Below you will find links to read my writing on each stop of my overland Asia trip. These are my stories or trains, travel, of grief, healing and love:

It all begins in Malaysia

  • The Journey Begins in Kuala Lumpur There’s nothing quite like the experience of your first morning out. Back on the road, away from home once again. On this occasion, mine was spent watching a dusky pink sunrise give a mauve glow to Kuala Lumpur through the lens of a steamy window. The last time I passed through the Malaysian capital was… Continue Reading
  • Tracks to Taiping (Overland Asia Diary #2 ) My brother arrived to join us in a trip across Malaysia. Introducing the people you love, to the places you love, is one of my greatest pleasures as a traveler, and getting to show him around somewhere that was also a mutual love of our father made it all the more special. Continue Reading
  • Penang Revisited (Overland Asia Diary #3) Coming to Georgetown was like coming home for me. It was exactly 2 years since I had list visited, and back then I had opted to live in a cabin on the side of the hill, surrounded by pristine jungle and within the open arms of the local Buddhist sanctuary. The place is heaven on… Continue Reading

A stopover in Thailand

  • Naiyang & the hidden treasures of Phuket (Overland Asia Diary #4 ) There is nothing quite akin to the pleasure of stumbling upon an incredible new destination completely by accident, and with the amount of research I indulge myself in, it’s a rare find to be completely blindsided by somewhere. But tucked away just out of view of Phuket International Airport, I was delighted by Naiyang Beach. Continue Reading
  • The Khlongs of Bangkok (Overland Asia Diary #6) Propelled from an ancient city into a space-aged modern one at the blink of an eye, Bangkok has undergone many changes in recent times. What was once a city of floating markets and traders of spices and silk is now a global tourism destination. A sprawling metropolis set against a futuristic landscape of skytrains and… Continue Reading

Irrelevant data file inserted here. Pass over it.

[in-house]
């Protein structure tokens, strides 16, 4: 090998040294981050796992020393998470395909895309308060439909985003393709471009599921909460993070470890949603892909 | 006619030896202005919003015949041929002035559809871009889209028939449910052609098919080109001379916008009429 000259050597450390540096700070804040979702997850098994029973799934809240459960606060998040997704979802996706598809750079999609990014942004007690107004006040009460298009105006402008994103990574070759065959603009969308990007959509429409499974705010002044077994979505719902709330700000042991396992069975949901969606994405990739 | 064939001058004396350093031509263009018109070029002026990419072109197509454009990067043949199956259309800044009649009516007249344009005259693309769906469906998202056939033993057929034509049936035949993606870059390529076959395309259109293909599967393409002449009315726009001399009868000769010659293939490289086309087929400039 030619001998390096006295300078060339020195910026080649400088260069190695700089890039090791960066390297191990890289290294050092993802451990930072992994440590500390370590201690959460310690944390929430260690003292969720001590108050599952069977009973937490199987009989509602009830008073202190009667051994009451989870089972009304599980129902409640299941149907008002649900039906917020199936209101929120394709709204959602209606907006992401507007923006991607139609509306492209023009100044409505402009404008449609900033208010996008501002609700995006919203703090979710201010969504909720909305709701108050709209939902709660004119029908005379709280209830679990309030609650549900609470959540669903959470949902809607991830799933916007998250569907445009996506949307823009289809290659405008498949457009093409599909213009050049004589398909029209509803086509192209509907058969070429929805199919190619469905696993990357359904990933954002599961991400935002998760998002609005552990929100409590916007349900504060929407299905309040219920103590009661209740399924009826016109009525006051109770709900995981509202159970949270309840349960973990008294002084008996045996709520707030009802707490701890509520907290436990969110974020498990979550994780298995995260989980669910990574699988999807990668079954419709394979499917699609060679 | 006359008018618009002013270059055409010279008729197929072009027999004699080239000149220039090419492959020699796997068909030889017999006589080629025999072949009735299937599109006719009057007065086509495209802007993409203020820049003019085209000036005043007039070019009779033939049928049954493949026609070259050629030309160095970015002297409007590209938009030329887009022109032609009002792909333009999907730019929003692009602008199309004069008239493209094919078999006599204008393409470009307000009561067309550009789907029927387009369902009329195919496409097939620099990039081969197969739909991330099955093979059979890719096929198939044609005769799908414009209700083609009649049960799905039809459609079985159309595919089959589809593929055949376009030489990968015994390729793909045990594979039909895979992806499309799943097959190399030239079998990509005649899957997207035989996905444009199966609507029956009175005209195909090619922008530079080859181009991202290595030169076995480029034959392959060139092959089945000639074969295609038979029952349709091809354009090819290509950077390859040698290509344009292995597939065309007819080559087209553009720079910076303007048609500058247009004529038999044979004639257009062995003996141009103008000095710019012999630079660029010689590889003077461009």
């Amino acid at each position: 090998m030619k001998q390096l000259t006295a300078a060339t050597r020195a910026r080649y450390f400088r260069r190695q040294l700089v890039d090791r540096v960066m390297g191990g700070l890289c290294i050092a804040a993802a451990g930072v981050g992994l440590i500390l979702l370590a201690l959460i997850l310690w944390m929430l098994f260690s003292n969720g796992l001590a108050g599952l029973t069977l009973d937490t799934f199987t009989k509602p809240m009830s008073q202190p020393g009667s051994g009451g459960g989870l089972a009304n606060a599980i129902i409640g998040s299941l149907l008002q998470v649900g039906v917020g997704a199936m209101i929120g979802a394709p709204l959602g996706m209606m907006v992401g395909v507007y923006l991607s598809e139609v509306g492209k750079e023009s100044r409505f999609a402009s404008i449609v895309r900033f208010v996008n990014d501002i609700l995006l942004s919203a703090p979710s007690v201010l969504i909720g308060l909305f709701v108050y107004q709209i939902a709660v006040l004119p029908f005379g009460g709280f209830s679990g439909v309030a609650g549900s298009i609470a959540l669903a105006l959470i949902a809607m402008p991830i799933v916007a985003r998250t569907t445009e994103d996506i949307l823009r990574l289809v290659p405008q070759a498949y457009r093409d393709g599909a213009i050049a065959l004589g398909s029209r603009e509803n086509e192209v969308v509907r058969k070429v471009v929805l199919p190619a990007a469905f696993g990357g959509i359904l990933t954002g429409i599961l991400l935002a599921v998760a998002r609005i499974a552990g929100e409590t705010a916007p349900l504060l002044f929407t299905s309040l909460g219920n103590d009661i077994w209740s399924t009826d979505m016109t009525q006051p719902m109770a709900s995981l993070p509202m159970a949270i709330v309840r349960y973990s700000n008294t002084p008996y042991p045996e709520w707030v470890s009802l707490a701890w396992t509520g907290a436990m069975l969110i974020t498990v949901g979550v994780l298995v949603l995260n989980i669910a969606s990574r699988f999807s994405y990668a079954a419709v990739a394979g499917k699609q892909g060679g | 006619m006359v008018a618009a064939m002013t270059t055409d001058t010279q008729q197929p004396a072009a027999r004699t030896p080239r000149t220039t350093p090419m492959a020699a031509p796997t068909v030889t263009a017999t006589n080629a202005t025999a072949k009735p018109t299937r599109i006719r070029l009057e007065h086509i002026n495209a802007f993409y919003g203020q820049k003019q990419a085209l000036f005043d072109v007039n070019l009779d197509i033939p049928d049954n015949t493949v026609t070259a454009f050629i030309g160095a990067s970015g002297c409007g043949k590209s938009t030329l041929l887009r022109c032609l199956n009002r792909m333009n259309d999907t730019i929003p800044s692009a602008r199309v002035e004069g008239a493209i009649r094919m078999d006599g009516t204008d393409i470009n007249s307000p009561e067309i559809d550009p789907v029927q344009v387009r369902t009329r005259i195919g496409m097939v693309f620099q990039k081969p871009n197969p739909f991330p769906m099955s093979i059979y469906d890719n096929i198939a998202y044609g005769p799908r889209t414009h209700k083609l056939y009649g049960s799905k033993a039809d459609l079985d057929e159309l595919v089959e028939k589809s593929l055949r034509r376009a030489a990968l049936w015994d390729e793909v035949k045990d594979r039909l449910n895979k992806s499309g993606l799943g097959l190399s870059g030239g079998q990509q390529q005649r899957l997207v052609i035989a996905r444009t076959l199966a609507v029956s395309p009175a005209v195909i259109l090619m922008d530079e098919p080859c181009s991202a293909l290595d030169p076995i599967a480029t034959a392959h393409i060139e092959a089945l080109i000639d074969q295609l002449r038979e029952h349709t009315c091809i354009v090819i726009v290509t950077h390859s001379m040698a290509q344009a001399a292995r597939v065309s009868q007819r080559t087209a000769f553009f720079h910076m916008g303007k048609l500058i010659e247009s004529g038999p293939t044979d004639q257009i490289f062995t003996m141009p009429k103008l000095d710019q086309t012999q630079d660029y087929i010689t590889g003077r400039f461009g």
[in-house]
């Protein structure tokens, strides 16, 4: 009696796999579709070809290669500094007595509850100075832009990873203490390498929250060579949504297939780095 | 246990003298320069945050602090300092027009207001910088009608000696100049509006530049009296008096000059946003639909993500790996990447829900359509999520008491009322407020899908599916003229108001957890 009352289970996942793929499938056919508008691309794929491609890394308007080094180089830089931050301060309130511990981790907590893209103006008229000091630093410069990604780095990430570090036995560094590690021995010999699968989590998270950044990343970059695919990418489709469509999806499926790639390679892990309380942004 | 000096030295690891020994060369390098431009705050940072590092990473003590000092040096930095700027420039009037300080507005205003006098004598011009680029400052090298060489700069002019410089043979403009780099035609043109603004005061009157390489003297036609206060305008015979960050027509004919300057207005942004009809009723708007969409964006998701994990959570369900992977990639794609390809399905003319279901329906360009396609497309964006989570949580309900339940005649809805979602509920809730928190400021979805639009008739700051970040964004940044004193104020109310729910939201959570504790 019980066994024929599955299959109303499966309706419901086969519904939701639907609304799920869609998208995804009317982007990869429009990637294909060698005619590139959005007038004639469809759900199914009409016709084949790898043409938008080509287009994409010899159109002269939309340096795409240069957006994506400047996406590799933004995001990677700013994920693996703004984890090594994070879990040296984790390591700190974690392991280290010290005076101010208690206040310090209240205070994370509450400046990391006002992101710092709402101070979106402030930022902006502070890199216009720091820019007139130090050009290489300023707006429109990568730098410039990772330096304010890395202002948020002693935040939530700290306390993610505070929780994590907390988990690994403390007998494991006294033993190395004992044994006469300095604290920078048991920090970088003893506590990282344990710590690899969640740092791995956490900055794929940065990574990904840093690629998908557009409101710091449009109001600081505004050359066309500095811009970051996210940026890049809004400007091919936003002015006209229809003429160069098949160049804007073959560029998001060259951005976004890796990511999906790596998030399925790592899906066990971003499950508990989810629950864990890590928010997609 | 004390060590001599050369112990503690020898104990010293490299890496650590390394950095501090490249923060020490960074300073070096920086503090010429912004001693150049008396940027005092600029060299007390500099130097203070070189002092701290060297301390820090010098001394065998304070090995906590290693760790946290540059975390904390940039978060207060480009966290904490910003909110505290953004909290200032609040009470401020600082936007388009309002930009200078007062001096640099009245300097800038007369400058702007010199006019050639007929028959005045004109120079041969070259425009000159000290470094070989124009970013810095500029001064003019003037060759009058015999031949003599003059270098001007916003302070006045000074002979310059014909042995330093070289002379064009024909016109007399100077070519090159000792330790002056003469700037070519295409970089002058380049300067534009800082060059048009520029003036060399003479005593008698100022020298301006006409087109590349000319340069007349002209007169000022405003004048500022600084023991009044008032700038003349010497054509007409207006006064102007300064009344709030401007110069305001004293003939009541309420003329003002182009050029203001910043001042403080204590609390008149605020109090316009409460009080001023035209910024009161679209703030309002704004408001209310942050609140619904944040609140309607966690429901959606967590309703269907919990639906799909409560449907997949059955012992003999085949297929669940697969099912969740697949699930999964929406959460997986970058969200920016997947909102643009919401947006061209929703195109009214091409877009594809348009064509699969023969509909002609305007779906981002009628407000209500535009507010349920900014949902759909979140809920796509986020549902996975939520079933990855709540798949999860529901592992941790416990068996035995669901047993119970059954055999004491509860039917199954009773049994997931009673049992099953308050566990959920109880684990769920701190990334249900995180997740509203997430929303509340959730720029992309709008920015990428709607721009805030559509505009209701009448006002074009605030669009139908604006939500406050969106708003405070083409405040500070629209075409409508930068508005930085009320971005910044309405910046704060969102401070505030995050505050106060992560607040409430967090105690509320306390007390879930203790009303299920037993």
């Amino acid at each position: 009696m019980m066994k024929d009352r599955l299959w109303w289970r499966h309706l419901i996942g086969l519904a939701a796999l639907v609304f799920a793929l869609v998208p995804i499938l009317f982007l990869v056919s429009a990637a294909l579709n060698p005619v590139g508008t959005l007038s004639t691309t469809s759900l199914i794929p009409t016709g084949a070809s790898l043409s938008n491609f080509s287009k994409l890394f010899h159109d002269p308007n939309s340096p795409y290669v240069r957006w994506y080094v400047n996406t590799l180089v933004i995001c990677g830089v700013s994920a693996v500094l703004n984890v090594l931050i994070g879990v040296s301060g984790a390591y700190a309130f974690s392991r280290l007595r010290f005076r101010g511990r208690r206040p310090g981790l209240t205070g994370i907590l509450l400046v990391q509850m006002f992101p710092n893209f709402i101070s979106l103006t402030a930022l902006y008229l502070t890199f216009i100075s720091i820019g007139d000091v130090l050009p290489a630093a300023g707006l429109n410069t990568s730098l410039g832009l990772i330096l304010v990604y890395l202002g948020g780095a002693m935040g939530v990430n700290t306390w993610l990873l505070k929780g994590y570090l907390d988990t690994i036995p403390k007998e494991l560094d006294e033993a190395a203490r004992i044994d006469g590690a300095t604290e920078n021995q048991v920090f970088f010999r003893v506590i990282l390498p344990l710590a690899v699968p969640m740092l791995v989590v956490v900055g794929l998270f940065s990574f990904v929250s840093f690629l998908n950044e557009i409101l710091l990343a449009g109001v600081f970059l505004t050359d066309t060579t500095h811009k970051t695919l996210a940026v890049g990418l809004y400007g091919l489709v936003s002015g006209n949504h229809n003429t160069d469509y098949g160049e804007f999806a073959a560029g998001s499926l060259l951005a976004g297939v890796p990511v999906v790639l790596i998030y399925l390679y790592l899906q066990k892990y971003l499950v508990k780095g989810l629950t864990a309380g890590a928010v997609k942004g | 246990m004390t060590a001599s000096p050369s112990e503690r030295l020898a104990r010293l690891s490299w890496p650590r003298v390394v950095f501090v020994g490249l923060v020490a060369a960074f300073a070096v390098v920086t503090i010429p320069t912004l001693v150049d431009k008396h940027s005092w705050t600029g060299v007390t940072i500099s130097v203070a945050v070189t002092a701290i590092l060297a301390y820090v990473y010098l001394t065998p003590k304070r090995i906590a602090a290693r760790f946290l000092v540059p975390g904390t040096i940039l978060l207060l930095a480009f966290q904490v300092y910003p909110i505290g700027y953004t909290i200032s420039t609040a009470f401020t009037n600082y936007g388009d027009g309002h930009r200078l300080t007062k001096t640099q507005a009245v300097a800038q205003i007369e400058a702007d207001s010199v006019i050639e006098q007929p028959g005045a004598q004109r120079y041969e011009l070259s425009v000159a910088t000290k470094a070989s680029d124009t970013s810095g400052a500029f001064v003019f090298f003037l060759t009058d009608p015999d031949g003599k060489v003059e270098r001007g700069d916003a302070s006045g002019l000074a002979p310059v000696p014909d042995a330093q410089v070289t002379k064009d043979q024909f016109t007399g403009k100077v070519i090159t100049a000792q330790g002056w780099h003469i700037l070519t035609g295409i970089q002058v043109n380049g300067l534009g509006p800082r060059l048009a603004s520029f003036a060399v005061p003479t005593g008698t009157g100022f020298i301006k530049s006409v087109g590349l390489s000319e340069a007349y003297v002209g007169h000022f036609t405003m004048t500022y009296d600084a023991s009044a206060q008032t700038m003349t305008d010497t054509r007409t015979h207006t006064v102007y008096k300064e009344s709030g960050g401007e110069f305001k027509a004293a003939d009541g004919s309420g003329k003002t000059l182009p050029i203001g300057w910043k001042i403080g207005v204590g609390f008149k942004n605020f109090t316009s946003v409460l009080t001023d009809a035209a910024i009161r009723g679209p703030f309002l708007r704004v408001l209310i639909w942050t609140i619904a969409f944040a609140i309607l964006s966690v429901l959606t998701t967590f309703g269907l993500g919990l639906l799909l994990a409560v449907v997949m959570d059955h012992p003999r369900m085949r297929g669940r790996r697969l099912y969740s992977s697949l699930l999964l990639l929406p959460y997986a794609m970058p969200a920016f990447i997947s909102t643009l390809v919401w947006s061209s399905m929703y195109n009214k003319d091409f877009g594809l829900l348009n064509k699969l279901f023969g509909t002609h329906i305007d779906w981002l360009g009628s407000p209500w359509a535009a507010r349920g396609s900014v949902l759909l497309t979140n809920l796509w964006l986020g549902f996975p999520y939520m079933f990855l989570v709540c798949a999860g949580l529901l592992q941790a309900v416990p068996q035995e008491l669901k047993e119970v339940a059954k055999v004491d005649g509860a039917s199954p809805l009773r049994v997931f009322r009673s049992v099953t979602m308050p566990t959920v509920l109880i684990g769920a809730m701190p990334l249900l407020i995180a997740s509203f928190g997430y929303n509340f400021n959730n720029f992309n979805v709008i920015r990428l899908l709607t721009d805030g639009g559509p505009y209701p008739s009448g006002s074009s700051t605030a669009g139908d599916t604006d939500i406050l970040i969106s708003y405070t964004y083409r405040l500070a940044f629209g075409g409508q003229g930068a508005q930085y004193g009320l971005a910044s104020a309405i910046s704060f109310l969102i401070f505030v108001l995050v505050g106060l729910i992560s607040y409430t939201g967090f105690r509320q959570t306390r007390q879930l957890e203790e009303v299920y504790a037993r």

• Ao Nang, My love. (Overland Asia Diary #5 ) As we departed the Phuket region of Southern Thailand bound for Ao Nang, I couldn’t help but wonder if I’d been grossly mistaken about this entire corner of the world. So far, nothing in Southern Thailand had been as expected. Even the 6 hour bus journey, which I would usually dread, was deliciously scenic &… Continue Reading

Across China by rail

Final destination: Mongolia

  • Khuushuur in Mongolia (Making Mongolian Dumplings) I first discovered golden, crispy, co Khuushuur in a typical Ulanbataar restaurant. I sat and devoured while the snow fell outside and the rest of the world felt like it was tucked off a million miles away. Continue Reading
  • Mongolia in the early spring, Life in a Ger Camp Ever since I can remember I’ve found myself enamoured with far-off lands. Jungle explorations, desert treks through the Sahara, far away Nepalese mountain ranges and small Himalayan villages. So it comes as no real surprise when I locked eyes with the possibility of Mongolia, and even less unusual that I found a Ger to sleep… Continue Reading

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3 Comments

  1. This is beautiful. I just shared it with my uncle who is also super into trains. I look forward to reading more of the adventure.